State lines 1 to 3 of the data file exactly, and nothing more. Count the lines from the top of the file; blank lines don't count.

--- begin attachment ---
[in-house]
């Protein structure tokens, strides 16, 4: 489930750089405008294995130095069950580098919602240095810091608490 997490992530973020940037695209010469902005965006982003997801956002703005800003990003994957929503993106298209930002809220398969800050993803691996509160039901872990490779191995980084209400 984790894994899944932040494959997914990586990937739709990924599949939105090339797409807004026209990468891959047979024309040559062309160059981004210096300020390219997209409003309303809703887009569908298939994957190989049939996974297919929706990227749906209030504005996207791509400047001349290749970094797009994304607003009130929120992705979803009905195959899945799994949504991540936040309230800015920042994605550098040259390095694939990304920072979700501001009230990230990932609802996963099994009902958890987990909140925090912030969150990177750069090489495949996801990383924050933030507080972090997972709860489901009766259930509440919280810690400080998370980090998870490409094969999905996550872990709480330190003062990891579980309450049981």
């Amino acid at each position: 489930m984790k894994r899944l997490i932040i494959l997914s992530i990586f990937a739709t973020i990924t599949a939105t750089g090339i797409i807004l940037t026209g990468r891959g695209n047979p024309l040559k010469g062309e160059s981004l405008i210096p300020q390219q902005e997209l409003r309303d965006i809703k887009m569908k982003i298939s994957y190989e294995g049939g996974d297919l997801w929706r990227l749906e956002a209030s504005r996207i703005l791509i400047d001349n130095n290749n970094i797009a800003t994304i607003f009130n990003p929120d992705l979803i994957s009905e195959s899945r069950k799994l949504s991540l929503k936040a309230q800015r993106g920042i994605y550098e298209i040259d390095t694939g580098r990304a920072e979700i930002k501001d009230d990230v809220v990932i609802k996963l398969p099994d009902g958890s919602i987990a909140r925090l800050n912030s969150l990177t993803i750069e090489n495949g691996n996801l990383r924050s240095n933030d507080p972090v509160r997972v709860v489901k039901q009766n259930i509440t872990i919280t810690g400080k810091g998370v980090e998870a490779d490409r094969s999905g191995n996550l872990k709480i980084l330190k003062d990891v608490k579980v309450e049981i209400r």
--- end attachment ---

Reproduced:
[in-house]
């Protein structure tokens, strides 16, 4: 489930750089405008294995130095069950580098919602240095810091608490 997490992530973020940037695209010469902005965006982003997801956002703005800003990003994957929503993106298209930002809220398969800050993803691996509160039901872990490779191995980084209400 984790894994899944932040494959997914990586990937739709990924599949939105090339797409807004026209990468891959047979024309040559062309160059981004210096300020390219997209409003309303809703887009569908298939994957190989049939996974297919929706990227749906209030504005996207791509400047001349290749970094797009994304607003009130929120992705979803009905195959899945799994949504991540936040309230800015920042994605550098040259390095694939990304920072979700501001009230990230990932609802996963099994009902958890987990909140925090912030969150990177750069090489495949996801990383924050933030507080972090997972709860489901009766259930509440919280810690400080998370980090998870490409094969999905996550872990709480330190003062990891579980309450049981």
């Amino acid at each position: 489930m984790k894994r899944l997490i932040i494959l997914s992530i990586f990937a739709t973020i990924t599949a939105t750089g090339i797409i807004l940037t026209g990468r891959g695209n047979p024309l040559k010469g062309e160059s981004l405008i210096p300020q390219q902005e997209l409003r309303d965006i809703k887009m569908k982003i298939s994957y190989e294995g049939g996974d297919l997801w929706r990227l749906e956002a209030s504005r996207i703005l791509i400047d001349n130095n290749n970094i797009a800003t994304i607003f009130n990003p929120d992705l979803i994957s009905e195959s899945r069950k799994l949504s991540l929503k936040a309230q800015r993106g920042i994605y550098e298209i040259d390095t694939g580098r990304a920072e979700i930002k501001d009230d990230v809220v990932i609802k996963l398969p099994d009902g958890s919602i987990a909140r925090l800050n912030s969150l990177t993803i750069e090489n495949g691996n996801l990383r924050s240095n933030d507080p972090v509160r997972v709860v489901k039901q009766n259930i509440t872990i919280t810690g400080k810091g998370v980090e998870a490779d490409r094969s999905g191995n996550l872990k709480i980084l330190k003062d990891v608490k579980v309450e049981i209400r």